No Excuses – Hitting the Gym Country Style

In January I decided to travel home from Scotland to New Zealand for 6 weeks to see my family, catch up with my mates and catch some good old fashioned sun (if you have ever lived in Scotland you will know what I mean – there is NO sun!)
Off I went back to rural South Island NZ, to have a long holiday spending time with my family – in the middle of summer swimming in the river and relaxing. All good.

But NO GYM!  How could I survive not being able to train for 6 weeks?

I was definitely not prepared to give up my training to spend 6 weeks on the farm with Dad, my sister who is still at high school and my younger brother (who is about 8 inches taller then me :-D) who has recently moved back from the city.

Ever since I left home I’ve always lived in cities near the essentials like a gym, supplement stores and supermarkets.

Sure if it was 1,2 or even 3 weeks I could call it a good bit of active rest, but 6 weeks is a bit too long not to train (and just rely on the jobs the old man was bound to give me to do around the farm)

Solution was train like ROCKY!


I decided to build my own gym using axles and chains for my weights.
Being the middle of summer the hay loft above the stables was going to be empty for a while until hay cutting. Perfect!

Once I arrived I didn’t waste any time and immediately got looking around the yard and sheds for old iron implements such as wheels, sash window weights, chains and pipe.

The next step was to set it up. There is a half wall dividing the loft space into two which I used to build a frame against – using bits of old 4×2 from Dad’s timber stash.

This was bolted together to form a squat rack bench press and chin-up bar. BOOM!

Next on the list was a bench or two, a bar, some weight and even cables.

I already knew there was an old axle and wheels from a trailer floating around that would make a great bar bell. I also found a solid iron bar about 2 inchs thick and about 6 foot long weighing in at I reckon around 45 lbs. Perfect.
As for weights I found old cast iron wheels that had come off horse drawn farm implements such as ploughs. These would be the plates to load up the bar.

Now we’re getting carried away…..cables. A couple of old pullies strung up to the rafters some old rope, carabenas, various weight to hang on the end of the rope and some attachments like a rope pull down and two triangular handles. Sorted!

Oh and a dip frame which was an old school desk frame with a piece cut out and a couple bits of black water pipe slipped over the metal sides to make hand grips.

So there it was a full on Kiwi farmer spec gym in a hay barn and held together by bailing twyn. ‘She’ll be right mate’ 😀

Now it was time to train!


Although I had designed the gym with my training program in mind and had the basics set up it was still a little limited. But I just stuck as close to normal training as possible with only a couple of substitutions. For example, in the gym I would usually pre-exhaust my hamstrings with a leg curl before dead lifts but in the farm gym I lay face down on a flat bench with my legs hanging off the end from the knees down. Then I took one of the iron plough wheels weighing around 35 lbs and gripped it between my ankles, then curled. To increase the weight I hung a length of meaty chain from the wheel. Sweet as!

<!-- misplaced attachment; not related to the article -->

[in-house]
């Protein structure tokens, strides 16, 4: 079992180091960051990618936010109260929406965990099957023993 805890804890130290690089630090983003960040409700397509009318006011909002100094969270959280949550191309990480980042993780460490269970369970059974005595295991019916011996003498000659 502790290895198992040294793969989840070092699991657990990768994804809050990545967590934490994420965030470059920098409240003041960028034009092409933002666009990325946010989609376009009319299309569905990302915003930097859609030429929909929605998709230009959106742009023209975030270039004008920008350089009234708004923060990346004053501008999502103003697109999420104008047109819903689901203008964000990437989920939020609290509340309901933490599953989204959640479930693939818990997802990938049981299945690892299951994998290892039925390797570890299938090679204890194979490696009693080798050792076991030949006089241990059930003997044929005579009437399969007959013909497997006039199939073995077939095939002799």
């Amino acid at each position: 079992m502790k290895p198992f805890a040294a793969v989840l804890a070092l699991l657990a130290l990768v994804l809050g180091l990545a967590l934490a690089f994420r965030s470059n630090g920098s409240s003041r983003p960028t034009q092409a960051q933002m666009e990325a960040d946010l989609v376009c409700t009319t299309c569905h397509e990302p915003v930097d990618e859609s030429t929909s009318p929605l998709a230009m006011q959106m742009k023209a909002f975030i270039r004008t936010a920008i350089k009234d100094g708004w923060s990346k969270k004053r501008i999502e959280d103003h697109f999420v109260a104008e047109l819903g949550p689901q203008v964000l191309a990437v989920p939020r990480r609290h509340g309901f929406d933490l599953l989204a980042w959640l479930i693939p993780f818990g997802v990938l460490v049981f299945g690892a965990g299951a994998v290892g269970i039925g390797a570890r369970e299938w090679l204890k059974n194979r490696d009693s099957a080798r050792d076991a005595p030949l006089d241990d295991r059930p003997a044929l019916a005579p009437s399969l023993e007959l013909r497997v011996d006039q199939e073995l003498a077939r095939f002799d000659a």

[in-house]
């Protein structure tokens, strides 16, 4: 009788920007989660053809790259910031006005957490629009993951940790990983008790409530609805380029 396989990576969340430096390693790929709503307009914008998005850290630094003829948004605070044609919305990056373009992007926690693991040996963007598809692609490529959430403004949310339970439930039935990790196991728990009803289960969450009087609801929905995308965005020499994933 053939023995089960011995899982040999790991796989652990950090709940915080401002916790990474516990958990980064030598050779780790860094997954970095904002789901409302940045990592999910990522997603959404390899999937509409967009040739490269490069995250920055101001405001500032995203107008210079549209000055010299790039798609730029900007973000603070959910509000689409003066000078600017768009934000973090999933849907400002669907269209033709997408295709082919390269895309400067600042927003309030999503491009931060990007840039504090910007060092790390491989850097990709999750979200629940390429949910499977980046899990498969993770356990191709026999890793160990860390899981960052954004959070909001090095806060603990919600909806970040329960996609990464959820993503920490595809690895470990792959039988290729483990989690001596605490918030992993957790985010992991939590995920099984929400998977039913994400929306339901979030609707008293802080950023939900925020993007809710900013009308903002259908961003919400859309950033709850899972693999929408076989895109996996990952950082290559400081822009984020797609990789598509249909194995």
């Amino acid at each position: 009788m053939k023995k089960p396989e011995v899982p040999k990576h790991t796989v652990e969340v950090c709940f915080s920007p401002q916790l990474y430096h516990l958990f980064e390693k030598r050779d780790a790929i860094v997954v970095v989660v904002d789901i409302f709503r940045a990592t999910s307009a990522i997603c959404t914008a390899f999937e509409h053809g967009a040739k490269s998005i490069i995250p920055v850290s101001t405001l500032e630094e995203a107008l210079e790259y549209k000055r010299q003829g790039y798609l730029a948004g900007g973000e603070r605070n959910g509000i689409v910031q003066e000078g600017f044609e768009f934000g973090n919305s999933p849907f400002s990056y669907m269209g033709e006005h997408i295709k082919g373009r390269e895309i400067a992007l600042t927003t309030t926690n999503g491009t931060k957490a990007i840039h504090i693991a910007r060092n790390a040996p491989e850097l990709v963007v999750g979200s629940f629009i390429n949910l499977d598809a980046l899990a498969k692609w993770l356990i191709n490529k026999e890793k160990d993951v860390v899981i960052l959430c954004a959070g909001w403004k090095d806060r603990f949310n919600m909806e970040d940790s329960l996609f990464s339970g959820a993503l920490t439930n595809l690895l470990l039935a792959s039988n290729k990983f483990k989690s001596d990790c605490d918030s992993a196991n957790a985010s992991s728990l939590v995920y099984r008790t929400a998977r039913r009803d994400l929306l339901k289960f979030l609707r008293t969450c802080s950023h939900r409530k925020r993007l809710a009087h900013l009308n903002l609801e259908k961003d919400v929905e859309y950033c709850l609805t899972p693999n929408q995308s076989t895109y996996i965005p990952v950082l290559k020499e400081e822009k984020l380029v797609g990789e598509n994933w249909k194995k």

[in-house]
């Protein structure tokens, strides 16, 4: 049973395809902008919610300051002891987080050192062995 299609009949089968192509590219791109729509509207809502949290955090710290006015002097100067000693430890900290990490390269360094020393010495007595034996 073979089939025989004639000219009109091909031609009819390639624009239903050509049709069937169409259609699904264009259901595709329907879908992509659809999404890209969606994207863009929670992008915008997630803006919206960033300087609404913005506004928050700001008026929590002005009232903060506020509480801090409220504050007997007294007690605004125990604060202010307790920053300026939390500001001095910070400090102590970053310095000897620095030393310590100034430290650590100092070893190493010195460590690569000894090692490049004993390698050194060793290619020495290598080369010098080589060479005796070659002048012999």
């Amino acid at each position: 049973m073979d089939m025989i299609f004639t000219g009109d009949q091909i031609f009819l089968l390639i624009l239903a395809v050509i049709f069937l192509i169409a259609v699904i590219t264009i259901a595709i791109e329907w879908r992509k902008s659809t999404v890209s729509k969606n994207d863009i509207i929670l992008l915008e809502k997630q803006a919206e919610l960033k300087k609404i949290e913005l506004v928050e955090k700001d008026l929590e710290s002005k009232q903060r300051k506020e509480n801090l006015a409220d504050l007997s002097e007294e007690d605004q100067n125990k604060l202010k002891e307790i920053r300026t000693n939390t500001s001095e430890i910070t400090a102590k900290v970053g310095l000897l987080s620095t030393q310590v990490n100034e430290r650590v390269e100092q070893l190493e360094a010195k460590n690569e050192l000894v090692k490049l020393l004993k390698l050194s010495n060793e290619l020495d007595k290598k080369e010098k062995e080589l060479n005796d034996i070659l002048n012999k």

Now some of you might be thinking why did I try to replicate my normal workouts? Why not switch it up completely to shock the body?

We all know that changing your workout routine every 6 to 8 or so weeks is the thing to do to keep your workouts fresh and your body guessing.

Well, although there are a lot of theories out there, you don’t actually have to completely overhaul your workout just to freshen it up. Once you have a good solid program that is set up for your goals and works for you, there is no need to completely change every month – all you really need is a few tweaks to keep you progressing.
Something I’ve learnt recently is that if you change only one of the exercises in your routine or change the order of the exercises in your routine or even the volume of your workout then that is a new workout.

So with that said just the fact the I was training with less gear and having to improvise for some of my exercises then that was enough to be a completely different workout and shock my body.

The whole idea is that you don’t need the latest gear, or really any gear for that matter, to get a really good heavy workout, and if your more into circuit type training or aerobics then you need even less stuff and really can train anywhere. You just need to think it out and plan. Where there’s a will there’s a way – as they say.

In saying all that I will admit that even though I got some great workouts in the hill billy gym I did struggle to find enough weight to really punish my legs. All the other body parts were able to be destroyed but when I got back to civilization and into a gym it was my legs that got the biggest shock!

So there you have it, thats one of the ways I managed to go on holiday and keep pumping that iron :-)


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